- The Washington Times - Tuesday, October 3, 2000

What's this? Sir Arthur Conan Doyle … a murderer?
The plot has thickened considerably for those who cherish the clever civility of Sherlock Holmes, celebrated detective and pipe-puffing icon. His creator has been accused of murder along with mischief, plagiarism, deception and some hanky-panky, too.
Doyle would be mortified, most likely, to learn that a fellow Englishman believed he stole the plot for "The Hound of the Baskervilles" from another writer, then poisoned that very writer and ran off with his wife back in 1907.
But this is what researcher Rodger Garrick-Steele believes, and he has been accumulating circumstantial evidence for 11 years.
Mr. Garrick-Steele is at the very apex of his endeavors and playing it to the hilt. He's written a 446-page manuscript, was recently photographed in deerslayer hat and caped coat by the victim's grave and has spun his tale to several major newspapers, including the Times of London.
"It all points to a horrifying picture of a cover-up," Mr. Steele told the Times on Sept. 10.
Needless to say, Holmes fans are in full cry.
"It's a good tale, but the guy is looking for a publisher," said Peter Blau of Washington's Red Circle, one of several dozen Sherlockian societies around the globe.
"Complete bunkum. Absolute nonsense," noted Heather Owen of the Sherlock Holmes Society in London. "Sir Arthur Conan Doyle was a man of honor."
"This fellow may be engaged in a great publicity stunt," said Tim Johnson, curator of the Sherlock Holmes collection at the University of Minnesota, the world's largest assemblage of Doyle's works.
Meanwhile, Scotland Yard will investigate. So says Detective Chief Brian Moore of the Serious Crime Squad, who told the Times he has men at the ready.
Mr. Garrick-Steele variously described as author, undertaker, psychologist, driving instructor and real-estate developer is convinced that Doyle originally heard the tale of the spectral Baskerville hound from one Bertram Fletcher Robinson, an acquaintance and fellow journalist who lived in Dartmoor, in southwest England.
Academes have long mulled over this possibility. Doyle did thank "my friend Fletcher Robinson" in the original version, published in Strand magazine in 1901. And Robinson's coachman was named Harry Baskerville.
Here, academes and Mr. Garrick-Steele part ways, and the story takes on a life of its own.
Mr. Garrick-Steele, 58, became intrigued with Doyle once he took up residence a dozen years ago in the wee town of Ipplepen, on the edge of Dartmoor, where the hound's story transpired. One day, Mr. Garrick-Steele says, a photo of a young Doyle mysteriously appeared on his doorstep.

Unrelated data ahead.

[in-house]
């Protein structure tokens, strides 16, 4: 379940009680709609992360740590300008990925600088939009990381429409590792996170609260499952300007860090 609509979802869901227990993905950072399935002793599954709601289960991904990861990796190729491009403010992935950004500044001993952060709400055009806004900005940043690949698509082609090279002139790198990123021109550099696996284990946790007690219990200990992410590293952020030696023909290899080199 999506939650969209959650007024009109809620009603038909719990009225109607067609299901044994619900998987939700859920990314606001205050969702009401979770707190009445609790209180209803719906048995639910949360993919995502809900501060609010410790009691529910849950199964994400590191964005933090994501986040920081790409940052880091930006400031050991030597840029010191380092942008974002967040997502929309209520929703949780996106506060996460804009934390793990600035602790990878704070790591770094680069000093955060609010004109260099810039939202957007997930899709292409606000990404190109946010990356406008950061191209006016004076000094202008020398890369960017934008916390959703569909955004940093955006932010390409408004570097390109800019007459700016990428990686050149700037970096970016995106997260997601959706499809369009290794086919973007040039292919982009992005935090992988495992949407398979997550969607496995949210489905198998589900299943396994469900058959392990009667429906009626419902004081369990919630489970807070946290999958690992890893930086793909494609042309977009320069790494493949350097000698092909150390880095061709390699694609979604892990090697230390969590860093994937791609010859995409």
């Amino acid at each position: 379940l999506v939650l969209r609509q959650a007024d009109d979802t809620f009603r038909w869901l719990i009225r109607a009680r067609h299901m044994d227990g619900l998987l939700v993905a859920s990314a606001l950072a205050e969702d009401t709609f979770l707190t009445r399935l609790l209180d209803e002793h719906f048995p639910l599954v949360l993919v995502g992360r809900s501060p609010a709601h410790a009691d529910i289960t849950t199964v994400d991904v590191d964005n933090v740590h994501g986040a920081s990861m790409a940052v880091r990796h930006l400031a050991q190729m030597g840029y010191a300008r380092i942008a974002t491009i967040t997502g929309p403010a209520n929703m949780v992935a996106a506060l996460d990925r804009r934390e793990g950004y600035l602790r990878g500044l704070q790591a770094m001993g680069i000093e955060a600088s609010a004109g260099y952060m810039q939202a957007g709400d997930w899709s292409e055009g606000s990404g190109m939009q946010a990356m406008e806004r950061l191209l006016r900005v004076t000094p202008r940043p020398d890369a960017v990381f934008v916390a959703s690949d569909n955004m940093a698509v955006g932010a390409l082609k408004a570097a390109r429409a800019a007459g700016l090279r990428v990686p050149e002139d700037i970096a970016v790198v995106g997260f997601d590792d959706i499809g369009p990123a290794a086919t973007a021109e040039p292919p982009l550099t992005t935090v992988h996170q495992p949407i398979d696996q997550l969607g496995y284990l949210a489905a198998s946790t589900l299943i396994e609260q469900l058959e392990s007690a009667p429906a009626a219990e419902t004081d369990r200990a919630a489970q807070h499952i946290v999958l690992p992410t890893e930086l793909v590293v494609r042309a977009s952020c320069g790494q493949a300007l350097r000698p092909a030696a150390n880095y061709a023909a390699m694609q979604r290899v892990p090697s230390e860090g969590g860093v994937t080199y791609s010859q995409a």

He hung the photo in his living room, but the photo kept "jumping" off the wall. Mr. Garrick-Steele felt this was a sign that something was amiss, and began his research.
He found a book written by Mr. Robinson a year before "Baskervilles" was published. The two plots were too similar for comfort quite "galling," Mr. Robinson said.
After perusing wills, death certificates, letters, historical accounts and ephemera, Mr. Garrick-Steele concluded Doyle stole the story from his chum, Robinson. But that was not all he stole.
Doyle also had a passionate affair with Robinson's wife, Gladys, said to be bereft because she was childless. Then, Mr. Garrick-Steele says, the celebrated author wanted to hide both plagiarism and the affair, and persuaded Gladys to help him kill her husband with laudanum an opium compound.
Fletcher Robinson did die unexpectedly at 36, supposedly of typhoid. But Mr. Garrick-Steele believes Doyle who also was a physician cleverly mimicked the symptoms of the disease using a gradual opium overdose.
"Desperate times demanded desperate remedies," Mr. Garrick-Steele said, and has asked local officials to exhume the body for more conclusive proof.
No wonder Holmes fans are in turmoil "furious" and "indignant" as one paper put it.
Groups like the "Blustering Gales," "White Rose Irregulars," and "Speckled Band," to name just a few, are everywhere. The 1,500-member club in Japan, for example, is one of the largest. An Internet network is extensive, but www.sherlockian.net is an ideal start.
These folks are protective, devoted, creative and good-humored there are societies, clubs, pubs, inns, museums, clothing, statues, operas, re-enactments, festivals and study groups devoted to all things Holmes.
It is, said the Red Circle's Mr. Blau, "what we like to call playing the game."
"Yes," agrees the University of Minnesota's Mr. Johnson, "Sherlock fans talk of him as being real, as if he's out there in Sussex, keeping his bees."
For now, the situation is a cliff-hanger. There are no new clues, no official actions and to date, Mr. Garrick-Steele has not quite landed himself a publisher.
South Africa's Daily Express, meanwhile, disputed his claim, theorizing that Mr. Garrick-Steele "duped" Scotland Yard, who had only agreed to give him "friendly advice," rather than serious police work.
But some await the conclusion.
"Conan Doyle had a lot of help from Fletcher Robinson," said Cristopher Frayling, a Doyle authority. "There was a growing froideur between them. If the evidence of poisoning is properly sourced, I can't wait to read it in full."

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